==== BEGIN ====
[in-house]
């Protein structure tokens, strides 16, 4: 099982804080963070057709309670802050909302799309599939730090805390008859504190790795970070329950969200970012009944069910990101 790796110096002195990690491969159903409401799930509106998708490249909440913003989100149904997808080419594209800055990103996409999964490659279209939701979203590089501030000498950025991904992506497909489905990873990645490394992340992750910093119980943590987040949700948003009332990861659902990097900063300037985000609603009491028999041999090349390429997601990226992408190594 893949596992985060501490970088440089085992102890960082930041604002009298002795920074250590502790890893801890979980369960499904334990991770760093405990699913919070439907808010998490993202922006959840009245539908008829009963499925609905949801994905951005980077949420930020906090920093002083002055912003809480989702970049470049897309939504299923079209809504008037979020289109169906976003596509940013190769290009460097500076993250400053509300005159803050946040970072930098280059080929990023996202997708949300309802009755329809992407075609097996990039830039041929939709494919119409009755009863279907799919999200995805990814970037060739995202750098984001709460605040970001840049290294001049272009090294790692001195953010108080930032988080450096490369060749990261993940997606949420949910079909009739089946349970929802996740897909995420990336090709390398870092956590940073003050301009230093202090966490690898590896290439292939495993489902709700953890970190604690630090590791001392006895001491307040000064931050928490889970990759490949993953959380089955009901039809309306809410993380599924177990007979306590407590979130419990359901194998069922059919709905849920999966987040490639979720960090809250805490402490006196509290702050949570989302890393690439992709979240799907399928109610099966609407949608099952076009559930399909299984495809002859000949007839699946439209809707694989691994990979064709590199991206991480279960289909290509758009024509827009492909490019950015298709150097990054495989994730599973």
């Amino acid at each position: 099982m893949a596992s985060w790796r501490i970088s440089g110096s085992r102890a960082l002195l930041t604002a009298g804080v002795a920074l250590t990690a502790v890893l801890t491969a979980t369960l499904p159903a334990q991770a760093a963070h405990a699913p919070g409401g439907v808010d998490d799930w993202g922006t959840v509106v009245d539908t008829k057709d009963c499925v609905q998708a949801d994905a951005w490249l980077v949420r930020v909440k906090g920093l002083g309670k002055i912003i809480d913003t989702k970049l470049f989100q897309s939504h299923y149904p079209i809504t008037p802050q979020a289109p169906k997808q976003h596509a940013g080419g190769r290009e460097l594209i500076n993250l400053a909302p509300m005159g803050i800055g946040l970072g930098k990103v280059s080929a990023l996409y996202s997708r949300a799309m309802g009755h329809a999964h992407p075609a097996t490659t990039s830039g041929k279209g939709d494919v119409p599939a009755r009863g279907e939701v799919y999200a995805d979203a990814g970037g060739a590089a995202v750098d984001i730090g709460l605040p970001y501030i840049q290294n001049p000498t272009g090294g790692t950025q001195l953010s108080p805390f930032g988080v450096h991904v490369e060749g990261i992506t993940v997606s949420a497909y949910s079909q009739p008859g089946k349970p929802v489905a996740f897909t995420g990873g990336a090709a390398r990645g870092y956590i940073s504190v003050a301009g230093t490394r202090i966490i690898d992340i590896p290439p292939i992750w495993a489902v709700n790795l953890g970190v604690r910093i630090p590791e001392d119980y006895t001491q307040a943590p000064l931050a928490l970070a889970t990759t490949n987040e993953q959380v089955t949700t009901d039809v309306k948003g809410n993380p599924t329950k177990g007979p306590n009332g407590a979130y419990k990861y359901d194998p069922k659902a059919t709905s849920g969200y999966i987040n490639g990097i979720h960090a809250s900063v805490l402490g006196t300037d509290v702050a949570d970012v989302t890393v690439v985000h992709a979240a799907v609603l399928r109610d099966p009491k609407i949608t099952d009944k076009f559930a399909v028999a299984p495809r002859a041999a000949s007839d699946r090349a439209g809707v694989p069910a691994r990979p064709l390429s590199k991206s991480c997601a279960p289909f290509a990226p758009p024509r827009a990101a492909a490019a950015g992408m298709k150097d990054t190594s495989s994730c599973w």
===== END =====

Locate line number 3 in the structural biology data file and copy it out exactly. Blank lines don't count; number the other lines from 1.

């Amino acid at each position: 099982m893949a596992s985060w790796r501490i970088s440089g110096s085992r102890a960082l002195l930041t604002a009298g804080v002795a920074l250590t990690a502790v890893l801890t491969a979980t369960l499904p159903a334990q991770a760093a963070h405990a699913p919070g409401g439907v808010d998490d799930w993202g922006t959840v509106v009245d539908t008829k057709d009963c499925v609905q998708a949801d994905a951005w490249l980077v949420r930020v909440k906090g920093l002083g309670k002055i912003i809480d913003t989702k970049l470049f989100q897309s939504h299923y149904p079209i809504t008037p802050q979020a289109p169906k997808q976003h596509a940013g080419g190769r290009e460097l594209i500076n993250l400053a909302p509300m005159g803050i800055g946040l970072g930098k990103v280059s080929a990023l996409y996202s997708r949300a799309m309802g009755h329809a999964h992407p075609a097996t490659t990039s830039g041929k279209g939709d494919v119409p599939a009755r009863g279907e939701v799919y999200a995805d979203a990814g970037g060739a590089a995202v750098d984001i730090g709460l605040p970001y501030i840049q290294n001049p000498t272009g090294g790692t950025q001195l953010s108080p805390f930032g988080v450096h991904v490369e060749g990261i992506t993940v997606s949420a497909y949910s079909q009739p008859g089946k349970p929802v489905a996740f897909t995420g990873g990336a090709a390398r990645g870092y956590i940073s504190v003050a301009g230093t490394r202090i966490i690898d992340i590896p290439p292939i992750w495993a489902v709700n790795l953890g970190v604690r910093i630090p590791e001392d119980y006895t001491q307040a943590p000064l931050a928490l970070a889970t990759t490949n987040e993953q959380v089955t949700t009901d039809v309306k948003g809410n993380p599924t329950k177990g007979p306590n009332g407590a979130y419990k990861y359901d194998p069922k659902a059919t709905s849920g969200y999966i987040n490639g990097i979720h960090a809250s900063v805490l402490g006196t300037d509290v702050a949570d970012v989302t890393v690439v985000h992709a979240a799907v609603l399928r109610d099966p009491k609407i949608t099952d009944k076009f559930a399909v028999a299984p495809r002859a041999a000949s007839d699946r090349a439209g809707v694989p069910a691994r990979p064709l390429s590199k991206s991480c997601a279960p289909f290509a990226p758009p024509r827009a990101a492909a490019a950015g992408m298709k150097d990054t190594s495989s994730c599973w």